A couple of years ago, the public works managers (PWM) from all four Frontenac townships came together to discuss common issues, and they found a lot to talk about. They decided that since they faced the same issues regarding road and bridge maintenance and waste management, they might be able to put out joint tenders of requests for proposals for services ranging from road line painting to engineering for their waste sites.
Neighbouring municipalities have some roads that are owned and managed by their county and some that are owned and managed by the local townships. While the Frontenac PWMs see no advantage in having more than one roads department working in the same municipality, they also know that other counties are able to apply for provincial and federal grants for their county roads, and the local townships in those counties can also apply for grants for their township-owned roads.
However, in Frontenac County, since there are no county roads, only the local townships can apply for grants, putting Frontenac at a disadvantage.
In response, the Frontenac public works managers have developed the concept of the Frontenac Corridor, made up of roads that at one time were owned and maintained by the province and were subsequently downloaded to the Frontenac townships.
They have made representations to Ontario officials and politicians, saying they are planning on treating these roads as a single system, paid for by the local townships, but managed as a single entity for the purpose of grants.
“We are hoping that the province will treat these roads as county roads, and let us apply for grants for those roads in the way a county would while still being eligible for grants for our own roads as individual townships,” said Mark Segsworth, the public works manager for South Frontenac Township. “We don't want to change anything on the ground, only to become eligible for more funding."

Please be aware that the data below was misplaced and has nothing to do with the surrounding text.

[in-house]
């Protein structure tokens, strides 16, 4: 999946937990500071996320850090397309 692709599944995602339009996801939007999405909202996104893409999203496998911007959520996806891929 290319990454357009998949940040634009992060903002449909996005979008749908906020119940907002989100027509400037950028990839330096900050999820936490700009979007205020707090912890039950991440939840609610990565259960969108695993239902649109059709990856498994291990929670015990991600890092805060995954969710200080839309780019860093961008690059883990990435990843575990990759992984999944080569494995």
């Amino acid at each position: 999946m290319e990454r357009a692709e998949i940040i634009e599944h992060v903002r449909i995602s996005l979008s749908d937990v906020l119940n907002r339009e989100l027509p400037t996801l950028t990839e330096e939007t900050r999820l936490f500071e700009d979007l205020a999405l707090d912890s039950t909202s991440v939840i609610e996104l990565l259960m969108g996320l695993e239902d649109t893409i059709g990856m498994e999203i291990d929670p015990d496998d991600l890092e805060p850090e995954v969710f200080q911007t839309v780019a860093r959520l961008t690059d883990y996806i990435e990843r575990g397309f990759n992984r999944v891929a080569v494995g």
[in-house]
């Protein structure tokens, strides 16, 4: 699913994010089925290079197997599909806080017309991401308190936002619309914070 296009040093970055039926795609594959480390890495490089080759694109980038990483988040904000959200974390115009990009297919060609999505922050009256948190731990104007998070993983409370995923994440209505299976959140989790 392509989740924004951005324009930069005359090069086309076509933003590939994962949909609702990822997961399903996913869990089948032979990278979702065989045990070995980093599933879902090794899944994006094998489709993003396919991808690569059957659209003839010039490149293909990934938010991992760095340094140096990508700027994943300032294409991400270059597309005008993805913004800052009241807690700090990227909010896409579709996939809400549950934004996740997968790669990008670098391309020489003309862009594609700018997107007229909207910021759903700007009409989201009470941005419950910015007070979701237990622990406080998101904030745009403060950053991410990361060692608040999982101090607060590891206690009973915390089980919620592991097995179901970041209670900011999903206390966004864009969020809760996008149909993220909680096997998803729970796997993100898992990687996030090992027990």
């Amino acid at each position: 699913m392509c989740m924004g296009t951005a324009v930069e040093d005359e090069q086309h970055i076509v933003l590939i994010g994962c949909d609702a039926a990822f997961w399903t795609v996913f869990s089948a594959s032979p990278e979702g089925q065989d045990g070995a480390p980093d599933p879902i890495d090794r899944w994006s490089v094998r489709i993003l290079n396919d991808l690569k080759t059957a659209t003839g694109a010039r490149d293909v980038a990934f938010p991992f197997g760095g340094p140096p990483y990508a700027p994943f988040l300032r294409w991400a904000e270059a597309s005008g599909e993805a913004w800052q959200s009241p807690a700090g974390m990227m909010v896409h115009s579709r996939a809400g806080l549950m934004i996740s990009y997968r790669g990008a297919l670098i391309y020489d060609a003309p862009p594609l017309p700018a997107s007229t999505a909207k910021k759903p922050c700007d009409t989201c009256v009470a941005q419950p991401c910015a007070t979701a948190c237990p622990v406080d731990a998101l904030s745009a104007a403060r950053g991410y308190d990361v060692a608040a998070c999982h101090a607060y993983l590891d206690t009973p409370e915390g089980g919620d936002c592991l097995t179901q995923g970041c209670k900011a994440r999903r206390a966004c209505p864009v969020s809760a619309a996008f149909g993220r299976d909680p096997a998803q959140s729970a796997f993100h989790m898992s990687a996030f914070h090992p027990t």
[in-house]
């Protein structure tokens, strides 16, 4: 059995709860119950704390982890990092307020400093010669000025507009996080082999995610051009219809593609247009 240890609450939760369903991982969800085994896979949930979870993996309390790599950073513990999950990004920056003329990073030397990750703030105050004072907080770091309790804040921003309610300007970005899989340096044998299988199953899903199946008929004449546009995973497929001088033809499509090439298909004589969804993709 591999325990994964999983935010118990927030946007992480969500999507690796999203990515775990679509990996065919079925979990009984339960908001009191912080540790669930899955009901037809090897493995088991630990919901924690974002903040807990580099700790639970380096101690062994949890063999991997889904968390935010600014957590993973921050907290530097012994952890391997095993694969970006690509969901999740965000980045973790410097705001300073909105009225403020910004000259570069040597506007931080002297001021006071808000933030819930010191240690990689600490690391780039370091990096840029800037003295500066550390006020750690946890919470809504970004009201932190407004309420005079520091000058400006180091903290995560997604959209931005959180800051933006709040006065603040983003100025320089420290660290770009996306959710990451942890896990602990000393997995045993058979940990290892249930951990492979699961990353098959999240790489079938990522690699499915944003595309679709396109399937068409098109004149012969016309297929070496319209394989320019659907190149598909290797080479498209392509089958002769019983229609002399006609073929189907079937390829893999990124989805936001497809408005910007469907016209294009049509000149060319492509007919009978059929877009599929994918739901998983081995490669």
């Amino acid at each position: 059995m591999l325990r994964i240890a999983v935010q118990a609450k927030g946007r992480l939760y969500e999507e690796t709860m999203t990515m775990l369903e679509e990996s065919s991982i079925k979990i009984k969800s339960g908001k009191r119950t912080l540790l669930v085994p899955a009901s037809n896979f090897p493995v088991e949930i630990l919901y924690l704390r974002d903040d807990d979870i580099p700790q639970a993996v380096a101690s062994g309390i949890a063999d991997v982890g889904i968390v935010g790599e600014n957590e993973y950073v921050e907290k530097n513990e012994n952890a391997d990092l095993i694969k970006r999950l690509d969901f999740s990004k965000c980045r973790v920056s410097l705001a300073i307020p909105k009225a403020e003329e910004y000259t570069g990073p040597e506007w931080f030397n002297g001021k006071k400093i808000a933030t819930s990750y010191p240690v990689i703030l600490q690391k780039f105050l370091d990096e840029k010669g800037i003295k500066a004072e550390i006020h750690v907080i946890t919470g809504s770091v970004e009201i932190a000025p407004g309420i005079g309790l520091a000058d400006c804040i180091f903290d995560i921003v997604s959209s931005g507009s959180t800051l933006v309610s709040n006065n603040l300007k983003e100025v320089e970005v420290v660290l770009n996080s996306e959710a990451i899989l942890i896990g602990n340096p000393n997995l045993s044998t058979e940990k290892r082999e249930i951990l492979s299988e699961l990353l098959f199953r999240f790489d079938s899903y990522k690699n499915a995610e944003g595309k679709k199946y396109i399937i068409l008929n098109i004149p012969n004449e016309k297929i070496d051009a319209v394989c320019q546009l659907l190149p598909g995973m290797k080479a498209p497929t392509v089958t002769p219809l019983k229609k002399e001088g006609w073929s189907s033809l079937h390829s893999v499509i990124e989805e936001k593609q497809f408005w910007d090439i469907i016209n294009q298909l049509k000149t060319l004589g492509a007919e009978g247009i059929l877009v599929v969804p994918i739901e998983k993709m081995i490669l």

To that end the public works managers went as a group to Frontenac County to ask for funding for a Frontenac Corridor roads improvement plan for Road 38 in South and Central Frontenac, Road 509 in North and Central Frontenac, Road 506 in North Frontenac, Road 96 on Wolfe Island and Road 96 on Howe Island.
That study, prepared by Wills and Associates, was presented to Central and South Frontenac Council this week, and will go to Frontenac County next week.
The study does not reveal anything earth-shattering about the conditions of the roads, according to both Mike Richardson, the public works manager of Central Frontenac, and Mark Segsworth of South Frontenac.
“This is mainly about grants,” Richardson told Central Frontenac Council on Tuesday (May 13). “To a certain extent it forces us to plan together, and it might lead to joint tenders but there is no mechanism for that at this point.”
The Wills study provides a detailed breakdown of each section of road, each bridge and each culvert in the entire system, including the cost of repair or replacement, and it prioritizes all required work in the system over the long term.
Road 38, the busiest in the system, is in relatively good shape in Central Frontenac, since it was rebuilt in 2006, but in South Frontenac it has deteriorated since it was resurfaced in 1997 and needs several million dollars of work to be able to handle the amount of traffic it carries each day.
The South Frontenac Public Works Department will be proposing the second five-year road improvement plan to the new South Frontenac Council early in 2015, and Road 38 will have a prominent role in that plan, Mark Segsworth said.
While the exercise of developing what looks on paper like a county roads plan has been completed, and there is a hope that this will help secure grants in the future, there are no plans to change the way the individual township roads departments operate in Frontenac County
“I have maintained all along that the most efficient way to manage roads is as a single tier, one department working on all the roads in their jurisdiction so there is no duplication. All of the roads, culverts, bridges, etc. are well maintained by the township departments,” said Mark Segsworth.
Segsworth was more reticent however, over the idea of a single roads department operating in one united Frontenac township, which would also be a single tier system.
“That idea is best left to the politicians,” he said.